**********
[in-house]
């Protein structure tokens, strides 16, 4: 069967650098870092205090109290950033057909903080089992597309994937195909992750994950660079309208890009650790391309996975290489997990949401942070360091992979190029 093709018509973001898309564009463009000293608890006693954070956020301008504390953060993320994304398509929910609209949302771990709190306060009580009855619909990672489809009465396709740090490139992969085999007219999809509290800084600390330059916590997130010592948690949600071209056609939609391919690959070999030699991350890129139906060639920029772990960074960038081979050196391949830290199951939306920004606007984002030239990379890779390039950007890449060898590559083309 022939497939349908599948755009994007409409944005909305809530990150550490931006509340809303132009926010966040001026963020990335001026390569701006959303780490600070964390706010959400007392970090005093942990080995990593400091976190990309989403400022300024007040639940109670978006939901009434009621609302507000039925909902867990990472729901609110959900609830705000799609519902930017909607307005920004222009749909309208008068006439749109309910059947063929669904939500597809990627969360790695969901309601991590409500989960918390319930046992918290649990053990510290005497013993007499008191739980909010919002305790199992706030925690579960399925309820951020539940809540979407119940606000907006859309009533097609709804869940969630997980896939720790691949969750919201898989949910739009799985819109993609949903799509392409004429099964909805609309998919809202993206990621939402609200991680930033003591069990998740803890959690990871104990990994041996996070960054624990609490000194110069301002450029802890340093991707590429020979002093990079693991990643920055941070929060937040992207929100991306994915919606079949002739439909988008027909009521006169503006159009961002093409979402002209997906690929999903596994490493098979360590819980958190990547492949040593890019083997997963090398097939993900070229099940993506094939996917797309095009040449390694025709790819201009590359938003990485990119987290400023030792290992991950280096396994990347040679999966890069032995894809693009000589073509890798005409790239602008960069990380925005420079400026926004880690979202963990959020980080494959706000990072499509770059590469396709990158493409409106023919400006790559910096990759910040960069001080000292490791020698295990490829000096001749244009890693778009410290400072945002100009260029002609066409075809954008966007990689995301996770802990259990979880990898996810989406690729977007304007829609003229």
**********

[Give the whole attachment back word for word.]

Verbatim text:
[in-house]
């Protein structure tokens, strides 16, 4: 069967650098870092205090109290950033057909903080089992597309994937195909992750994950660079309208890009650790391309996975290489997990949401942070360091992979190029 093709018509973001898309564009463009000293608890006693954070956020301008504390953060993320994304398509929910609209949302771990709190306060009580009855619909990672489809009465396709740090490139992969085999007219999809509290800084600390330059916590997130010592948690949600071209056609939609391919690959070999030699991350890129139906060639920029772990960074960038081979050196391949830290199951939306920004606007984002030239990379890779390039950007890449060898590559083309 022939497939349908599948755009994007409409944005909305809530990150550490931006509340809303132009926010966040001026963020990335001026390569701006959303780490600070964390706010959400007392970090005093942990080995990593400091976190990309989403400022300024007040639940109670978006939901009434009621609302507000039925909902867990990472729901609110959900609830705000799609519902930017909607307005920004222009749909309208008068006439749109309910059947063929669904939500597809990627969360790695969901309601991590409500989960918390319930046992918290649990053990510290005497013993007499008191739980909010919002305790199992706030925690579960399925309820951020539940809540979407119940606000907006859309009533097609709804869940969630997980896939720790691949969750919201898989949910739009799985819109993609949903799509392409004429099964909805609309998919809202993206990621939402609200991680930033003591069990998740803890959690990871104990990994041996996070960054624990609490000194110069301002450029802890340093991707590429020979002093990079693991990643920055941070929060937040992207929100991306994915919606079949002739439909988008027909009521006169503006159009961002093409979402002209997906690929999903596994490493098979360590819980958190990547492949040593890019083997997963090398097939993900070229099940993506094939996917797309095009040449390694025709790819201009590359938003990485990119987290400023030792290992991950280096396994990347040679999966890069032995894809693009000589073509890798005409790239602008960069990380925005420079400026926004880690979202963990959020980080494959706000990072499509770059590469396709990158493409409106023919400006790559910096990759910040960069001080000292490791020698295990490829000096001749244009890693778009410290400072945002100009260029002609066409075809954008966007990689995301996770802990259990979880990898996810989406690729977007304007829609003229």